Its youngest members are still spraying Lucky Charms across the breakfast table, but Generation Z is fast-becoming adland’s shiniest object. Already, the business press has profiled precocious pre-teens, hyped hip high schoolers and slobbered over college sophomores for their alleged adolescent acumen.
A fig leaf of rationality for this silliness is that at least some of these ingenues have entered the 18-49 audience. Thanks to Pew reassigning 16 million former Millennials born 1997-2000 to Gen Z, in 2018 there are around 20 million of them age 18-plus.
That’s a lot of clickbait.
Maybe it’s time to rename “aging” male Millennials as Generation Alfie after the movie of the same name (1966, remake 2004).
When freshly dumped 30-something Alfie confronts his affluent older, er, patron about her new toy boy flame with what’s he got that I haven’t? she lays it on the line: he’s younger than you.
It’s a familiar scenario to Boomers and Xers. Alfie’s comeuppance is nothing new. It’s nature’s way.
The penalty for dumping 50-year-olds for low income newbies
Brands pay a heavy price when they drop 50-year-olds from targeting in favor of cute 18-year-olds on a shoestring budget, saddled with college debt or struggling to become established in low-paying jobs.
And it’s not as if this is a unique Gen Z discovery: the same is true – and continues to be true – of the Millennials since the 2008 recession took hold. In The Next America (2015) AARP’s Paul Taylor points out:
“As the national economy has begun to recover, Millennials have led other generations in shedding debt … but even this happy statistic has a dark side. The biggest reason the Millennials have less debt is they have fewer homes and cars than their same-age counterparts had in the past. They downsized their lifestyle.”
Now that Gen Z is following in the Millennials’ footsteps, its worth noting college debt isn’t the only barrier to consumption: the truth is they don’t earn much money.
Swapping out 4 million peak-earning 50-year-olds every year in favor of 4 million of cash-strapped
kids 18-year-olds makes no sense except on youth-obsessed Madison Avenue.
The annual tab for romancing 18-year-olds versus 50-year-olds amounts to $120 billion in lost wage-based spending power (Bureau of Labor Statistics).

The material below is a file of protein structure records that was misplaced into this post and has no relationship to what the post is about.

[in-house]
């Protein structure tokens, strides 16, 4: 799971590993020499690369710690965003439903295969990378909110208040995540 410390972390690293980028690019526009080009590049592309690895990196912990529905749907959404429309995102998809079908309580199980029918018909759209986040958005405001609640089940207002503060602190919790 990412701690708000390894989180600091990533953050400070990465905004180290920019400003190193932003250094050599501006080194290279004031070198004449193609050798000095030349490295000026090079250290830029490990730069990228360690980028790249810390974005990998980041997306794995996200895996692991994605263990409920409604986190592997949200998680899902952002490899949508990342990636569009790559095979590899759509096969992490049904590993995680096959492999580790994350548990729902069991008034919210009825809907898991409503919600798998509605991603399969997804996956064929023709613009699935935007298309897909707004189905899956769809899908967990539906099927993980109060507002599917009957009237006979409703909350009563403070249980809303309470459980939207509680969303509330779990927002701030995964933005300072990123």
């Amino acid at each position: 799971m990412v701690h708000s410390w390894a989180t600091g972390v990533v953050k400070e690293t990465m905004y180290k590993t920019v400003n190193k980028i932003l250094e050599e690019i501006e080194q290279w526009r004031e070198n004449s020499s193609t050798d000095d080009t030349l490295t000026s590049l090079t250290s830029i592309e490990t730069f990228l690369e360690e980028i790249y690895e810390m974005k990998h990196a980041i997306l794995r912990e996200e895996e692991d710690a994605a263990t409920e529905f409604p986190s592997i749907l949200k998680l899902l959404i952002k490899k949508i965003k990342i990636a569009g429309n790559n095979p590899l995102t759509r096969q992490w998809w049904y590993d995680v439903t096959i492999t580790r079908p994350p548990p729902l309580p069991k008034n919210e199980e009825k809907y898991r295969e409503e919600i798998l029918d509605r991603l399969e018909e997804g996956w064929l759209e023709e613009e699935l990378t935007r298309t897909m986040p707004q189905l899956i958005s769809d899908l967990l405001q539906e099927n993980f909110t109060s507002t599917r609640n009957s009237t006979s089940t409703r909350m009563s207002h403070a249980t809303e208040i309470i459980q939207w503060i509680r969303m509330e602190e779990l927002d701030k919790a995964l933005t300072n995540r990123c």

It works like this:
Welcome, 4 million rock stars age 18 of whom 55% still live with their parents and only 39% are employed = annual wages $2B
- 517,000 work full time for $408/week and 1,057,000 work part time for $200/week
Outa here, 4 million has-beens age 50 of whom 75% are employed = annual wages $122B
- 2.58 million work full time for $866 weekly (median) and 400,000 work part time for $302 weekly (median) = annual wages of $122.46 billion
Upshot: incurious conventional, comfortable wisdom costs incurious conventional, comfortable brands access to $120 billion in consumer wages every year.
They believe smarter competitors won’t grab market share from them. And their ad agencies believe smarter more creative shops won’t steal the business.
Now, about that bridge in Brooklyn that’s for sale …
Boomer World – far from the madding crowd
Too many brands have forgotten that the 50+ demographic is the sweet spot in virtually every category. Thanks to Madison Avenue’s fad-focused fixation on youth, it is a quiet and uncontested place where curious and persuasive brands prosper under the radar.
The 110+ million consumers who make up this huge market represent the third largest economy in the world. They own two thirds of U.S. homes, buy over half the new vehicles sold in America and generate around 60% of the nation’s retail sales.
- Dominated by the Boomers, the 50+ space is also home 12 million members of the Boomer-Plus generation™, the Boomers’ older sibling born 1940-1945 and 13 million Gen Xers who grew up in vibrant Boomer World.
We are here for brands willing to learn the hidden socio-cultural pathways of the generations that live and consume in the immensely profitable 50-plus arena.
For the rest, there’s always those cute, penniless Z kids.